Chuar Rebellion - 1798 to 1800

The Chuars were the primitive tribal people living in the Western Medinipur, Bankura, Manbhum and other forested and hilly areas of Bengal who rose in protest against the treatment meted out to them by the rich landlords under the British patronage. They lived on agriculture and resources from forest. However their lands were forcibly taken away from them  and a lot of tax were levied on the remnant, driving them to desperation. Chuars were supported by the Paiks, who were basically the peace keeping forces in the villages, employed by the landlords in the pre British era. Their lands too were forcibly taken away. Under the sunset rule of the Permanent Settlement, unless the Zamindars or the landlords could provide the collection of taxes to the Company on time, on the last day of the period of taxation, before sunset, their Zamindari would be taken away by the British collectors. Many good landlords and tenants suffered as a result and the one who could forcibly extract their shares from the tenants, could survive. They partnered with the Company's forces, police and army, to extort, torture and terrorize the common people. The Chuars were led by Durjan Singh who had a force of one thousand five hundred rebels controlling atleast thirty villages. They fought a desperate battle with the Company forces, attcked the offices of the Collector and barracks of the soldiers and killed few officials. Eventually the rebellion was suppressed ruthlessly. The Laiks were another set of tribal tenants who fought under their leader Achal Singh adopting guerilla tactics against a vastly superior British force in 1816. Few local traitors helped in capturing Achal Singh and the Laik rebellion was also mercilessly suppressed.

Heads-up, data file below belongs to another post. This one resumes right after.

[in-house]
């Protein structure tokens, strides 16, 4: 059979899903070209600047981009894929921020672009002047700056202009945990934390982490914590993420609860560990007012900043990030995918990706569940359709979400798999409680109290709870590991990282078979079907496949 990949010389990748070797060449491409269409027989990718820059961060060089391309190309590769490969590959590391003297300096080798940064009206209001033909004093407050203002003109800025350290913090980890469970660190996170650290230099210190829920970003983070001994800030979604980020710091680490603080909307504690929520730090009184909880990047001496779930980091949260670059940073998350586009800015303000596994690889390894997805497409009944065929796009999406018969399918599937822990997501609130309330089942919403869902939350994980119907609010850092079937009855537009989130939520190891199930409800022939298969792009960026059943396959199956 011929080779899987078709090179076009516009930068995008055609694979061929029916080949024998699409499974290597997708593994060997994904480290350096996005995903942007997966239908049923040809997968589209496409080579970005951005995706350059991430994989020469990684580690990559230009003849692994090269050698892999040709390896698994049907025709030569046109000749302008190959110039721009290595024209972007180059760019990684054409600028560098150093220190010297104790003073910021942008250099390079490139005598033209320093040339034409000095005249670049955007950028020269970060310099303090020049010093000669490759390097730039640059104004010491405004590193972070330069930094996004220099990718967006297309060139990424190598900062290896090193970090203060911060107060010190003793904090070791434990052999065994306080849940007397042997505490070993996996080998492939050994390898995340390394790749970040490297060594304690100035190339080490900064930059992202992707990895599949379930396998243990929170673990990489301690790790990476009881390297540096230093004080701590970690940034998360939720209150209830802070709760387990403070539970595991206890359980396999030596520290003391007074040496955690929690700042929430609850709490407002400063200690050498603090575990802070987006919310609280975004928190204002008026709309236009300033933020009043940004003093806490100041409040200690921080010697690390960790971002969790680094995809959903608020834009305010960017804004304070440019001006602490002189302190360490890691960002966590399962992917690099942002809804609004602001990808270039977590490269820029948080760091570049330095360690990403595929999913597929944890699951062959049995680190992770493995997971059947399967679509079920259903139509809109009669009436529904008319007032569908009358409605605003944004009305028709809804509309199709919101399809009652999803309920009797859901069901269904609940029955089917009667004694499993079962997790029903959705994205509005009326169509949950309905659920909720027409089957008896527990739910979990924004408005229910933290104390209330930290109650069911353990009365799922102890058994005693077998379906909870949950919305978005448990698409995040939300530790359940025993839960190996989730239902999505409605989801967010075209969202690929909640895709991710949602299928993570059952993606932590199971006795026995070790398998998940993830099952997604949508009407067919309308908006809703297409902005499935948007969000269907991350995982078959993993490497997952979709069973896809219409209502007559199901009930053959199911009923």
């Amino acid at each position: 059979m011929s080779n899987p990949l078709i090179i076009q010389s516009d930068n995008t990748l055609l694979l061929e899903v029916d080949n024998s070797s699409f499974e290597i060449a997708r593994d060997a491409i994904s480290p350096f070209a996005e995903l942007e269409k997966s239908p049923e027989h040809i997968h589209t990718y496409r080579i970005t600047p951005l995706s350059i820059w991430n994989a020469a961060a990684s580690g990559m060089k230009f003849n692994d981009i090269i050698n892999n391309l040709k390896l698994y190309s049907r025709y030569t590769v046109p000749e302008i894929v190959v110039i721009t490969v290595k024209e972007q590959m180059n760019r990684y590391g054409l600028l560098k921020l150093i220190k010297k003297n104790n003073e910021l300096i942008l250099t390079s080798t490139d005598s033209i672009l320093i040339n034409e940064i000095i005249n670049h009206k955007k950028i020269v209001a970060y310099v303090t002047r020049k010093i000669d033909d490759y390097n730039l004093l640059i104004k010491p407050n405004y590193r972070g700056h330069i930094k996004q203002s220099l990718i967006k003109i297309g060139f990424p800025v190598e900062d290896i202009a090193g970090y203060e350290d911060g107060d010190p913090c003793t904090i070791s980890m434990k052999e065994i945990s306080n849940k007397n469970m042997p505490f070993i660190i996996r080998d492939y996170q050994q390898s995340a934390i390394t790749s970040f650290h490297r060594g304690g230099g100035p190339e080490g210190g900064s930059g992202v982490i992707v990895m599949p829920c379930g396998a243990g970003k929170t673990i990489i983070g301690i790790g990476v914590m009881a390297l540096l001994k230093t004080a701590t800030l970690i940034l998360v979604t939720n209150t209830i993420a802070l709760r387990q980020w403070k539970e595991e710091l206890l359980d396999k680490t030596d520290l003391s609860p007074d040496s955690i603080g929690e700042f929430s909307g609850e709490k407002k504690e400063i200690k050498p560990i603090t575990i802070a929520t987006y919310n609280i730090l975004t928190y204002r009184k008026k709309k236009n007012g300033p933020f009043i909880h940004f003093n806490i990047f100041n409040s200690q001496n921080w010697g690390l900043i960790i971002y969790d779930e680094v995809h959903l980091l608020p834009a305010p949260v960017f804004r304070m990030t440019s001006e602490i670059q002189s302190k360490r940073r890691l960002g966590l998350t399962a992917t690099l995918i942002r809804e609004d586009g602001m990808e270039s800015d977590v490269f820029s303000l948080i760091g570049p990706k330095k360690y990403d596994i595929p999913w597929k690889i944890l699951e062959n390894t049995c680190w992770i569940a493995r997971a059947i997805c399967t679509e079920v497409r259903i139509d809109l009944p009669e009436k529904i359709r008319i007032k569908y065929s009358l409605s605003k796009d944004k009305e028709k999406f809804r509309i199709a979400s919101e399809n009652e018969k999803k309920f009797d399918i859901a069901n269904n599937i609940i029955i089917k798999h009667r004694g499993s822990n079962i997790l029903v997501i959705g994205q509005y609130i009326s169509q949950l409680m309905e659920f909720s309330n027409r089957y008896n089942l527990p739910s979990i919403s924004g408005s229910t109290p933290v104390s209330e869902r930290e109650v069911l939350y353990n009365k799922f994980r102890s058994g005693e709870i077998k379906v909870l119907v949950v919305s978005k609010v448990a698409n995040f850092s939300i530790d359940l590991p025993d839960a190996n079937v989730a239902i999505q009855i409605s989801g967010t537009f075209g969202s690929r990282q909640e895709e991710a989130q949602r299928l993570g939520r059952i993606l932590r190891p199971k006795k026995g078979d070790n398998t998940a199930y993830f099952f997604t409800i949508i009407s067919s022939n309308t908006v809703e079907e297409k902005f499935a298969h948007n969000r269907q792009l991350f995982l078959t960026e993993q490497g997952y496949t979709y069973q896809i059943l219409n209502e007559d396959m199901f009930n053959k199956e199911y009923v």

Polygar Rebellion 

The Polygars were the landlords of the Tinevelly area of Tamilnadu. They were independent rulers of their resp. domains under the Nawab of Arcot. The British East India Company entered into an arrangement with the Nawab of Arcot and tried to usurp the territories of the Polygars. The Polygars rebelled under their leader Kattabomman Nayak of Panchalankurichi whose base was in Ramnad. In 1799 in a dispute over the payment of taxes, Kattabomman killed Lt. Clark and entered into a bloody feud with the British. The Britosh kept a price on the head of Kattabomman, thus further angering the polygars. A series of battles followed in the Panchalankurichi fort with British troops reinforced from Tiruchirapally. The British troops were led by collector Major Bannerman. Kattabomman escaped the British to flee to the jungles along with his two brothers but was caught by the treachery of the Raja of Pudukottai. He was executed in the full view of the public. Rebel leaders and associates of Kattabomman like Subramania Pillai and Soundra Pandian were mercilessly tortured and killed to instill terror in the hearts of the people. Polygars did not stop here. They got the two brothers released and unleashed another set of attacks in 1800, this time more stealthy and covert. They bombed the British barracks in Coimbatore. Polygar leaders like Oomaithurai,  Maruthu Pandiyar, Dheeran Chinnamalai allied with the Raja of Malabar and launched guerrilla warfare using dense jungle forts. A long campaign that lasted more than a year followed. The British troops under Lt. Col. Agnew laid siege to the Panchalankurichi fort and captured it. Oomaithurai and the Maruthu brothers escaped but were pursued by the British forces and were eventually caught. They were publicly hanged and brutal suppression of the polygars followed until 1805.

Gurjar Rebellion